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Genetic structure of the grey side-gilled sea slug (Pleurobranchaea maculata) in coastal waters of New Zealand

Yıldırım, Yeşerin ; Anderson, Marti J. ; Hansson, Bengt LU orcid ; Patel, Selina ; Millar, Craig D. and Rainey, Paul B. (2018) In PLoS ONE 13(8).
Abstract

Pleurobranchaea maculata is a rarely studied species of the Heterobranchia found throughout the south and western Pacific–and recently recorded in Argentina–whose population genetic structure is unknown. Interest in the species was sparked in New Zealand following a series of dog deaths caused by ingestions of slugs containing high levels of the neurotoxin tetrodotoxin. Here we describe the genetic structure and demographic history of P. maculata populations from five principle locations in New Zealand based on extensive analyses of 12 microsatellite loci and the COI and CytB regions of mitochondrial DNA (mtDNA). Microsatellite data showed significant differentiation between northern and southern populations with population structure... (More)

Pleurobranchaea maculata is a rarely studied species of the Heterobranchia found throughout the south and western Pacific–and recently recorded in Argentina–whose population genetic structure is unknown. Interest in the species was sparked in New Zealand following a series of dog deaths caused by ingestions of slugs containing high levels of the neurotoxin tetrodotoxin. Here we describe the genetic structure and demographic history of P. maculata populations from five principle locations in New Zealand based on extensive analyses of 12 microsatellite loci and the COI and CytB regions of mitochondrial DNA (mtDNA). Microsatellite data showed significant differentiation between northern and southern populations with population structure being associated with previously described regional variations in tetrodotoxin concentrations. However, mtDNA sequence data did not support such structure, revealing a star-shaped haplotype network with estimates of expansion time suggesting a population expansion in the Pleistocene era. Inclusion of publicly available mtDNA sequence sea slugs from Argentina did not alter the star-shaped network. We interpret our data as indicative of a single founding population that fragmented following geographical changes that brought about the present day north-south divide in New Zealand waters. Lack of evidence of cryptic species supports data indicating that differences in toxicity of individuals among regions are a consequence of differences in diet.

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organization
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Contribution to journal
publication status
published
subject
in
PLoS ONE
volume
13
issue
8
article number
e0202197
publisher
Public Library of Science (PLoS)
external identifiers
  • scopus:85053523053
  • pmid:30114275
ISSN
1932-6203
DOI
10.1371/journal.pone.0202197
language
English
LU publication?
yes
id
052c9ee7-d98d-4b02-8b31-43f4035a2243
date added to LUP
2018-10-18 11:08:34
date last changed
2021-09-15 06:03:14
@article{052c9ee7-d98d-4b02-8b31-43f4035a2243,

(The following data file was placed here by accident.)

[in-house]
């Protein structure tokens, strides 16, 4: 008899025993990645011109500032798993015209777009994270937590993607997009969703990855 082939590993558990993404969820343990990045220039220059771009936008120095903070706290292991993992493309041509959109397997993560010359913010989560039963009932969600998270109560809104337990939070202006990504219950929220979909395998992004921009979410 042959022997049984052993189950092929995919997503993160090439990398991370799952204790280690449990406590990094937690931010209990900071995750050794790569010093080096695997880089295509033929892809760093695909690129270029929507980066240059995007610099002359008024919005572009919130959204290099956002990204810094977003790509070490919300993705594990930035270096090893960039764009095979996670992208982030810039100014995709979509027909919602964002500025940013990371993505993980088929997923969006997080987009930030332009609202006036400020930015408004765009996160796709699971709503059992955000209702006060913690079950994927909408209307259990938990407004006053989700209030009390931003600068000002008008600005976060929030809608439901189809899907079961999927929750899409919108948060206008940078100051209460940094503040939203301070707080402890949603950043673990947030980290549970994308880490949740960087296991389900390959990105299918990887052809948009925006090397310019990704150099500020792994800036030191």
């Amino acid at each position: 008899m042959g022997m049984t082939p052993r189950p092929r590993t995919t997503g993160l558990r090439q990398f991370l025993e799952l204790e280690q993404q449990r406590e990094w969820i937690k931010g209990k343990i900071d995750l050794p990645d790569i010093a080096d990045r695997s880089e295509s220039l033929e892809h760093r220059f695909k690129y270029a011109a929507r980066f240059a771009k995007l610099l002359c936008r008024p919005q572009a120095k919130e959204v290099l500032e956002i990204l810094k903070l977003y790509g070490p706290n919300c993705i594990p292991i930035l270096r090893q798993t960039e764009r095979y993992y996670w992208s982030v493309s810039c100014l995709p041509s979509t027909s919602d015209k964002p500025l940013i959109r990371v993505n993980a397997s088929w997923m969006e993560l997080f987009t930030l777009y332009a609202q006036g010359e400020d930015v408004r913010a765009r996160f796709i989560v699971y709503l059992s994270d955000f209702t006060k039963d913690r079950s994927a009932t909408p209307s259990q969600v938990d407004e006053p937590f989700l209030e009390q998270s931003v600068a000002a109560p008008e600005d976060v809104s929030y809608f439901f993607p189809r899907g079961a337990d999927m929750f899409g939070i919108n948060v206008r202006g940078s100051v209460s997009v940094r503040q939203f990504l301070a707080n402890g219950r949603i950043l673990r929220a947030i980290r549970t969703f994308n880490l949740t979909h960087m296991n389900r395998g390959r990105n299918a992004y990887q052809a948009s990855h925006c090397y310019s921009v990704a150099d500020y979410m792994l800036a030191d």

abstract     = {<p>Pleurobranchaea maculata is a rarely studied species of the Heterobranchia found throughout the south and western Pacific–and recently recorded in Argentina–whose population genetic structure is unknown. Interest in the species was sparked in New Zealand following a series of dog deaths caused by ingestions of slugs containing high levels of the neurotoxin tetrodotoxin. Here we describe the genetic structure and demographic history of P. maculata populations from five principle locations in New Zealand based on extensive analyses of 12 microsatellite loci and the COI and CytB regions of mitochondrial DNA (mtDNA). Microsatellite data showed significant differentiation between northern and southern populations with population structure being associated with previously described regional variations in tetrodotoxin concentrations. However, mtDNA sequence data did not support such structure, revealing a star-shaped haplotype network with estimates of expansion time suggesting a population expansion in the Pleistocene era. Inclusion of publicly available mtDNA sequence sea slugs from Argentina did not alter the star-shaped network. We interpret our data as indicative of a single founding population that fragmented following geographical changes that brought about the present day north-south divide in New Zealand waters. Lack of evidence of cryptic species supports data indicating that differences in toxicity of individuals among regions are a consequence of differences in diet.</p>},
  author       = {Yıldırım, Yeşerin and Anderson, Marti J. and Hansson, Bengt and Patel, Selina and Millar, Craig D. and Rainey, Paul B.},
  issn         = {1932-6203},
  language     = {eng},
  number       = {8},
  publisher    = {Public Library of Science (PLoS)},
  series       = {PLoS ONE},
  title        = {Genetic structure of the grey side-gilled sea slug (Pleurobranchaea maculata) in coastal waters of New Zealand},
  url          = {http://dx.doi.org/10.1371/journal.pone.0202197},
  doi          = {10.1371/journal.pone.0202197},
  volume       = {13},
  year         = {2018},
}